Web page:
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Impact of total quality management on


productivity
Article in The TQM Magazine November 2003
DOI: 10.1108/09544780310502705

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Jamshed Khan
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What has changed?

Perspective
Impact of total quality
management on
productivity
Jamshed H. Khan

The author
Jamshed H. Khan is Associate Dean, Business School,
Lahore University of Management Sciences (LUMS),
Lahore, Pakistan.
Keywords
Total quality management, Productivity rate, Pakistan
Abstract
The twenty-first century harbors intense global
competition where the playing field and the rules of the
game have changed. There is an urgent need for Pakistani
businesses to change the way they operate. This paper
introduces the total quality management (TQM) concept
and argues that its implementation is the critical need of
the hour for the survival of our industries both locally and
internationally. The paper is divided into four segments:
the first discusses the changed environment in which
businesses are operating; the second gives a brief
introduction to the TQM philosophy and discusses TQM
systems and tools; the third discusses the effect of TQM on
productivity and explains what is meant by effective
productivity; and the fourth presents some of the benefits
that were realized by international and local firms
implementing TQM.
Electronic access
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http://www.emeraldinsight.com/0954-478X.htm

The TQM Magazine


Volume 15 Number 6 2003 pp. 374-380
q MCB UP Limited ISSN 0954-478X
DOI 10.1108/09544780310502705

Intense global competition and diminishing


trade barriers are making it more and more
difficult for companies to maintain their
market share. Competition from companies
operating in different markets has increased as
advancements in telecommunications and
information technology have broken down
traditional barriers to entry (e.g. geographical
and trade barriers).
Export-based Pakistani industries are faced
with increased threats from new entrants for
example, over the past five years Bangladesh
has surpassed Pakistan in knitwear-garment
exports, while India and China are posing a
serious threat to Pakistani exports in other
textile markets. All other categories of
Pakistani exporters are facing similar
situations.
With increasing pressures from the
international community to meet the
guidelines of the World Trade Organization
(WTO), the Pakistani Government will not be
in a position to maintain protectionist policies
(import restrictions, tariffs and different types
of subsidies) for local industries.
The consolation is that the pressure to excel
is not only upon industries in Pakistan, but
upon every single business the world over.
The breaking of traditional barriers provides
our domestic industry an opportunity to enter
new international markets in the same way as
it provides other countries access to our
domestic markets. The threat can thus be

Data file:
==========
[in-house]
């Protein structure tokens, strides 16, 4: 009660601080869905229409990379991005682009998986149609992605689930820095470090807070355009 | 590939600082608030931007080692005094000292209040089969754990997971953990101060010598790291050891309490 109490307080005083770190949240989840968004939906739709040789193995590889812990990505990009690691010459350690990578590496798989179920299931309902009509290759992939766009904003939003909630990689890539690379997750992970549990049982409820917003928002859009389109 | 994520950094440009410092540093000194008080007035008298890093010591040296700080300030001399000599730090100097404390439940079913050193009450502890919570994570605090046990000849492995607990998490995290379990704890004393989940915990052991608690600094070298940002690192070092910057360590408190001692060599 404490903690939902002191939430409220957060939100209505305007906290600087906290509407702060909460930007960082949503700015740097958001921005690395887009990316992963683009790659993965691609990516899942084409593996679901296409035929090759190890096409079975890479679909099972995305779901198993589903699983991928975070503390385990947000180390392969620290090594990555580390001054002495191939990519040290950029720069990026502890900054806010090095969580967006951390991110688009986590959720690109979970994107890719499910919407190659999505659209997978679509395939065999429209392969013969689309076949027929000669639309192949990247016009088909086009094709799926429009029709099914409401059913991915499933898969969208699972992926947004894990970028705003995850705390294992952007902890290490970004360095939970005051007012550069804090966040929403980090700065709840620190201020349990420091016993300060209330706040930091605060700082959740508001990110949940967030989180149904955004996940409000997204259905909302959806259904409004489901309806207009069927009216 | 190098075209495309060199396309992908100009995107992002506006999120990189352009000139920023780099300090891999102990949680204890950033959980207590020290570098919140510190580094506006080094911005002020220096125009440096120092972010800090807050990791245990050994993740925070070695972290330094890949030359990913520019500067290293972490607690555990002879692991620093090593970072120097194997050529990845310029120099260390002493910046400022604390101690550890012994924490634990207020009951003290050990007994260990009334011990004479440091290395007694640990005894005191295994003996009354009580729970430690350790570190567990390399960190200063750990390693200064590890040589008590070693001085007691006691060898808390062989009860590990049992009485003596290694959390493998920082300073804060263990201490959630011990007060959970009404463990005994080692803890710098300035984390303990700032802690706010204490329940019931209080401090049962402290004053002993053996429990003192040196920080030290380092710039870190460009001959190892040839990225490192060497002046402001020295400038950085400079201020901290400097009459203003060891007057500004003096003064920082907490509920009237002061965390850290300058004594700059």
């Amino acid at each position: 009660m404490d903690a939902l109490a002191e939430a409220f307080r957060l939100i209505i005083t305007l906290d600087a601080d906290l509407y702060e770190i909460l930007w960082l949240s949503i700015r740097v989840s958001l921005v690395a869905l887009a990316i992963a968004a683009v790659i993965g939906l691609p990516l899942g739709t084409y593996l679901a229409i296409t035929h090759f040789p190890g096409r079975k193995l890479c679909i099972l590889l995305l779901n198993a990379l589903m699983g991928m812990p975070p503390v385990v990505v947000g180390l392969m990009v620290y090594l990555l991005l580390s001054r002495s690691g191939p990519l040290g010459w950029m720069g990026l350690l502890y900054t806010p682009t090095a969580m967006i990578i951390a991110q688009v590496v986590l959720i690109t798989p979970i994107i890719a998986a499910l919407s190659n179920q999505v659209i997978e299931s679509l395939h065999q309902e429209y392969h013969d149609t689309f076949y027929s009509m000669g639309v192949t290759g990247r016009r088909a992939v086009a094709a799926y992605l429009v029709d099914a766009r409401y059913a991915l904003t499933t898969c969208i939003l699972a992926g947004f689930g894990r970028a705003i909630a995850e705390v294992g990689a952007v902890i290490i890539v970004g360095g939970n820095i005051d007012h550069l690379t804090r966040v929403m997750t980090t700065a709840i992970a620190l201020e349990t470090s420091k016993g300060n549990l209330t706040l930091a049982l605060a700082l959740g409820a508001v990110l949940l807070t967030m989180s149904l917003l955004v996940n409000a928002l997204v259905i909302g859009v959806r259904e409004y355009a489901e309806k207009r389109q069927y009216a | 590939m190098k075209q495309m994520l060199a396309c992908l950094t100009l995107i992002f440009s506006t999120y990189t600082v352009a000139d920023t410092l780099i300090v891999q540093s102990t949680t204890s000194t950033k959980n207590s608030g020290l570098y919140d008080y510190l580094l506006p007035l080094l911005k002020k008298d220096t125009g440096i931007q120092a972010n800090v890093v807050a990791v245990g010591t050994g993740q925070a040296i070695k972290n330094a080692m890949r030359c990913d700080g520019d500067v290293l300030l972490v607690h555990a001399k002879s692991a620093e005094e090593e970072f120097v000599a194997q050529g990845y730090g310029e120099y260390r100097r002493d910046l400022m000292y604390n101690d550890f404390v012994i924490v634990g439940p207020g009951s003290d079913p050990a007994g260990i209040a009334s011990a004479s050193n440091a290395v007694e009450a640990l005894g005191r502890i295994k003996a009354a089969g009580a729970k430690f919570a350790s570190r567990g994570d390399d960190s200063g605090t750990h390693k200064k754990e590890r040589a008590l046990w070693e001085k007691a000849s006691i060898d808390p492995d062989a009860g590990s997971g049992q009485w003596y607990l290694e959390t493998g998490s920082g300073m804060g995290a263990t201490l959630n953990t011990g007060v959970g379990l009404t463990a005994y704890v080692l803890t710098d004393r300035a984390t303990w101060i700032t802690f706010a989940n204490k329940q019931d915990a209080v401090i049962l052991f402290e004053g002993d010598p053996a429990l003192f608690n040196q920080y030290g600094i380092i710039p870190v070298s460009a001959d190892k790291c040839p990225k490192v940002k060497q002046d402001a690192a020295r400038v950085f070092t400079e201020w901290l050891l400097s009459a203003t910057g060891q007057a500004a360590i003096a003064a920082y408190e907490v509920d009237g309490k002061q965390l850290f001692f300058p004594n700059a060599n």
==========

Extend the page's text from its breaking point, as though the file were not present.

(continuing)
regarded as an opportunity. However,
before taking advantage of this opportunity,
we must answer two very important
questions:
(1) Are we providing our customers the best
value for their money?
(2) Are we competitive enough to contest for
market share with the best producers in
the world?
Our performance to date clearly indicates that
the answers to the above questions are no. If
we had been providing the best value for
money we would not have lost market share in
the textile and knitwear markets. For the most
part, we are not productive enough to
compete for market share in the international
arena.
In a competitive environment, a business
must persuade a customer to buy its products
rather than those of competitors at a price that
is more than its cost of production. A rational

374

Impact of total quality management on productivity

The TQM Magazine

Jamshed H. Khan

Volume 15 Number 6 2003 374-380

customer, however, would like to maximize


value for his money. Therefore, a successful
producer must enhance the total value of his
products so that the price is acceptable to the
customer while his own costs are low enough
to allow him to make a profit.
How can a business maximize total value
of a product for the customer while
minimizing the real cost to produce it? The
key to success for businesses in the future lies
in the answer to this question.
Total quality management (TQM) is all
about fostering a culture that is continuously
oriented towards increasing customer
satisfaction while minimizing the real cost of
production.

TQM model
A simple model for TQM is depicted in
Figure 1. The model consists of two main
components:
(1) TQM philosophy;
(2) TQM systems and tools.

The core of the TQM philosophy is absolute


customer focus. Belief in employee
empowerment, involvement and ownership,
continuous improvement and the use of
systematic management help the
organization achieve continual increase of
customer satisfaction at a continually lower
real cost.
Figure 2 describes the individual
components of the TQM philosophy and their
inter-relationships, which are further,
discussed in subsequent sections.

TQM and productivity

TQM cannot exist without a complete


acceptance of its philosophy by at least the top
management. Once the basic TQM
philosophy is accepted by the top
management then different systems and tools
can be initiated to propagate and facilitate a
culture based on such a philosophy.

TQM philosophy
TQM philosophy consists of four basic
beliefs, which are as follows:

(1) absolute customer focus;


(2) employee empowerment, involvement
and ownership;
(3) continuous improvement; and
(4) use of systematic approaches to
management.

Increasing competition in the global market


necessitates that productivity should not be
considered as an indicator of efficiency only; it
must also measure effectiveness. Yet the
distinction between the two is often